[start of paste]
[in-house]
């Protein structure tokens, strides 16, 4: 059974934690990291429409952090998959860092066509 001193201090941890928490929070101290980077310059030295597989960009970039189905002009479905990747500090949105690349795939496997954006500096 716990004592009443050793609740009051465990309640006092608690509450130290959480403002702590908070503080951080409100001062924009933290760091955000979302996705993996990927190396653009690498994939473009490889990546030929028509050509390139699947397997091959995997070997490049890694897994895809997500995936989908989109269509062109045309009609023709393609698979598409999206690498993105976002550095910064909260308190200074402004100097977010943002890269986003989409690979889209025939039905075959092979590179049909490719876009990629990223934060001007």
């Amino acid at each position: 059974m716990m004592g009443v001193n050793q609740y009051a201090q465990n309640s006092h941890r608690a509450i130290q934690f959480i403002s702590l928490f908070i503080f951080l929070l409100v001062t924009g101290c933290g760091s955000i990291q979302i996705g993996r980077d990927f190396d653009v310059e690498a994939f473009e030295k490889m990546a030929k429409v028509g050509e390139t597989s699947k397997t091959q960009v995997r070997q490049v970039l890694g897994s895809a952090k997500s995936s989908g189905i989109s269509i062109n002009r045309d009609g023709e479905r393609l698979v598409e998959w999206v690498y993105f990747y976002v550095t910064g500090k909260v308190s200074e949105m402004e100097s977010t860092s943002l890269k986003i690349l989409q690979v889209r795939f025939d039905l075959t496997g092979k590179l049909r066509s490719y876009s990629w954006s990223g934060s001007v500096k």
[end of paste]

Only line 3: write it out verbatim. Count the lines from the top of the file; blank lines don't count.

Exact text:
């Amino acid at each position: 059974m716990m004592g009443v001193n050793q609740y009051a201090q465990n309640s006092h941890r608690a509450i130290q934690f959480i403002s702590l928490f908070i503080f951080l929070l409100v001062t924009g101290c933290g760091s955000i990291q979302i996705g993996r980077d990927f190396d653009v310059e690498a994939f473009e030295k490889m990546a030929k429409v028509g050509e390139t597989s699947k397997t091959q960009v995997r070997q490049v970039l890694g897994s895809a952090k997500s995936s989908g189905i989109s269509i062109n002009r045309d009609g023709e479905r393609l698979v598409e998959w999206v690498y993105f990747y976002v550095t910064g500090k909260v308190s200074e949105m402004e100097s977010t860092s943002l890269k986003i690349l989409q690979v889209r795939f025939d039905l075959t496997g092979k590179l049909r066509s490719y876009s990629w954006s990223g934060s001007v500096k």